The properties of gases and the gas laws are important in many areas of science and real life, including physiology, meteorology, scuba diving and even hot air ballooning! In this activity-stations kit, students investigate the properties of gases, derive the mathematical relationships among the gas variables and use the kinetic-molecular theory to explain the behavior of gases. The four self-contained “mini-lab” activities each focus on a specific principle or topic:
- Diffusion of Gas Molecules
- Atmospheric Pressure
- Boyle’s Law
- Charles’s Law
Each activity takes about 10 minutes to complete—student groups may rotate through the stations in any order. Teacher Notes with complete sample data, comprehensive background information, reproducible student handouts and all chemicals and consumables needed to perform the activities are supplied. Do more labs in less time!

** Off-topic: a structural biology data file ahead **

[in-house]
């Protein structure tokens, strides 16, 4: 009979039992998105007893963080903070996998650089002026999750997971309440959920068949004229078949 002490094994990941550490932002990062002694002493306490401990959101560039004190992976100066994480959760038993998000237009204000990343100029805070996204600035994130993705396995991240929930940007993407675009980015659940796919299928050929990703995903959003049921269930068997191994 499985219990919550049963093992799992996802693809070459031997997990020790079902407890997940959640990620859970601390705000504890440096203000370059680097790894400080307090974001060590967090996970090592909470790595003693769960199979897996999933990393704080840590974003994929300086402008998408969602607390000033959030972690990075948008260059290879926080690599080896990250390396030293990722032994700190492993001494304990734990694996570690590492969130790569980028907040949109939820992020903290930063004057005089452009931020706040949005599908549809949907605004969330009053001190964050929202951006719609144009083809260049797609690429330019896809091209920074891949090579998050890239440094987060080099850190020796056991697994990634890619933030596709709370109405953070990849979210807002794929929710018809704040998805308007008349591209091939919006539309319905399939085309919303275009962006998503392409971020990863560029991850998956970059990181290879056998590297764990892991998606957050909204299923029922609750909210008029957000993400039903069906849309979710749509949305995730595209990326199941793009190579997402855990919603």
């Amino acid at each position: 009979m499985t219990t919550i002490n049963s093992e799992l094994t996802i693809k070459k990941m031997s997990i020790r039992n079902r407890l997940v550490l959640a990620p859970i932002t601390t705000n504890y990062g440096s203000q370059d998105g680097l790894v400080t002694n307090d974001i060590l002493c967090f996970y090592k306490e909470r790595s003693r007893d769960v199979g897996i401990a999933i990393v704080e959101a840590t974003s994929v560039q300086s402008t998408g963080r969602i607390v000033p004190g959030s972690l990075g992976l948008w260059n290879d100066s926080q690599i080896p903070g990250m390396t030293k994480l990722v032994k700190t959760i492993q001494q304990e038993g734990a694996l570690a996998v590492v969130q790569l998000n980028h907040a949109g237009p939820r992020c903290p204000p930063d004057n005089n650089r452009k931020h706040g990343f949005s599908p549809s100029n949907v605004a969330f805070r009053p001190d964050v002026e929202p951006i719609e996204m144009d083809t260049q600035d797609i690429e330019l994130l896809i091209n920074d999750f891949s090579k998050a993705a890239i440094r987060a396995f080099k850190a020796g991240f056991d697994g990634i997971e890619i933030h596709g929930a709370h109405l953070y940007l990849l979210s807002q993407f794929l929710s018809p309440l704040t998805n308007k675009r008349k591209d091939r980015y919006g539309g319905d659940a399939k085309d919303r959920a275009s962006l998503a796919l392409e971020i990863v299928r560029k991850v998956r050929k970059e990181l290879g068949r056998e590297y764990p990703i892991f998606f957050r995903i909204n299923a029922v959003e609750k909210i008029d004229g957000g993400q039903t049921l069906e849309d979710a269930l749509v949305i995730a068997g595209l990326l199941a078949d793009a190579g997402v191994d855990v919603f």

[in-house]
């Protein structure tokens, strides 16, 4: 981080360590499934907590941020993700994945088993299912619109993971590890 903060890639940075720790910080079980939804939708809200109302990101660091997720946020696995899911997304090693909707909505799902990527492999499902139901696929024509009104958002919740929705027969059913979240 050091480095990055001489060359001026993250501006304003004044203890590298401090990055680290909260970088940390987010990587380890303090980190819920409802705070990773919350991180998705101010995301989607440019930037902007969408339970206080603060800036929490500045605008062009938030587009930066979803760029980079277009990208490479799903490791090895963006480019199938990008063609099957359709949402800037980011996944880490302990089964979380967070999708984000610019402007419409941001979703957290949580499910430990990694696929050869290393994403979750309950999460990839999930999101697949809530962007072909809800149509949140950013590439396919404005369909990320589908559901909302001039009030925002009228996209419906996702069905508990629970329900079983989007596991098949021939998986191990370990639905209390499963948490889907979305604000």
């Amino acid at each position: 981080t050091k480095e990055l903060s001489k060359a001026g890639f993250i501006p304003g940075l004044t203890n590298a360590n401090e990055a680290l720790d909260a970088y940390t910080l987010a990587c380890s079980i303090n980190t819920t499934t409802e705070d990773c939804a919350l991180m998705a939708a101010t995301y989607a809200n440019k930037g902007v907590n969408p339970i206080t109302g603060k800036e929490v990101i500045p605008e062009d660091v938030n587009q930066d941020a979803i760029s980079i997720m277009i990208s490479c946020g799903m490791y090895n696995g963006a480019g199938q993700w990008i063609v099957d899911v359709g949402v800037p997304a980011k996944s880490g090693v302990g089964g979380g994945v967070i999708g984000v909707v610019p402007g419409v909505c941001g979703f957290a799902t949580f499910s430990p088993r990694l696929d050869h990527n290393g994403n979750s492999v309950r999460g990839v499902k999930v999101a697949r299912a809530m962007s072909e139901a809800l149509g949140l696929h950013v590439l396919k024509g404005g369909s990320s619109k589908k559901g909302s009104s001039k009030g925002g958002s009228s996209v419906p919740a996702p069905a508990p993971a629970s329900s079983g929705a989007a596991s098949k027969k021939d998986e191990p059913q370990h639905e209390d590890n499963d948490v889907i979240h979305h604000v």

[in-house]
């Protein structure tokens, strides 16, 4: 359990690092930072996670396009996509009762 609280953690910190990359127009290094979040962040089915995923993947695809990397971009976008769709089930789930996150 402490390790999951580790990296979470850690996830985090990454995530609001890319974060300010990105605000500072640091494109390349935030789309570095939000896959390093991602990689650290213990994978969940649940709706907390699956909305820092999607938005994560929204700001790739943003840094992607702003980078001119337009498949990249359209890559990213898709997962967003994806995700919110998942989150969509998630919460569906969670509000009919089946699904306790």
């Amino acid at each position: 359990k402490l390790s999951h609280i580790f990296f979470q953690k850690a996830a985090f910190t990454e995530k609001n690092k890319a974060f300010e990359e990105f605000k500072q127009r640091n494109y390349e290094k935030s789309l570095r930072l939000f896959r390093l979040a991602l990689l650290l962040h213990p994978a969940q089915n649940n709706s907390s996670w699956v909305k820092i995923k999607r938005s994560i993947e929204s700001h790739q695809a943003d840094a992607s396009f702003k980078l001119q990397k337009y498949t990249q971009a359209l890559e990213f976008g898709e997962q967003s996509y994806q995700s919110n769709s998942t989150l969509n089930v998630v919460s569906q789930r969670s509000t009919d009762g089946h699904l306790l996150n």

Complete for 24 students working in groups of three.
Correlation to Next Generation Science Standards (NGSS)
Science & Engineering Practices
Developing and using models
Analyzing and interpreting data
Planning and carrying out investigations
Disciplinary Core Ideas
MS-PS1.A: Structure and Properties of Matter
MS-PS1.B: Chemical Reactions
MS-PS3.A: Definitions of Energy
MS-PS3.B: Conservation of Energy and Energy Transfer
HS-PS1.A: Structure and Properties of Matter
Cause and effect
Scale, proportion, and quantity
MS-PS1-2. Analyze and interpret data on the properties of substances before and after the substances interact to determine if a chemical reaction has occurred.
MS-PS1-4. Develop a model that predicts and describes changes in particle motion, temperature, and state of a pure substance when thermal energy is added or removed.
MS-PS3-4. Plan an investigation to determine the relationships among the energy transferred, the type of matter, the mass, and the change in the average kinetic energy of the particles as measured by the temperature of the sample.
HS-PS1-3. Plan and conduct an investigation to gather evidence to compare the structure of substances at the bulk scale to infer the strength of electrical forces between particles.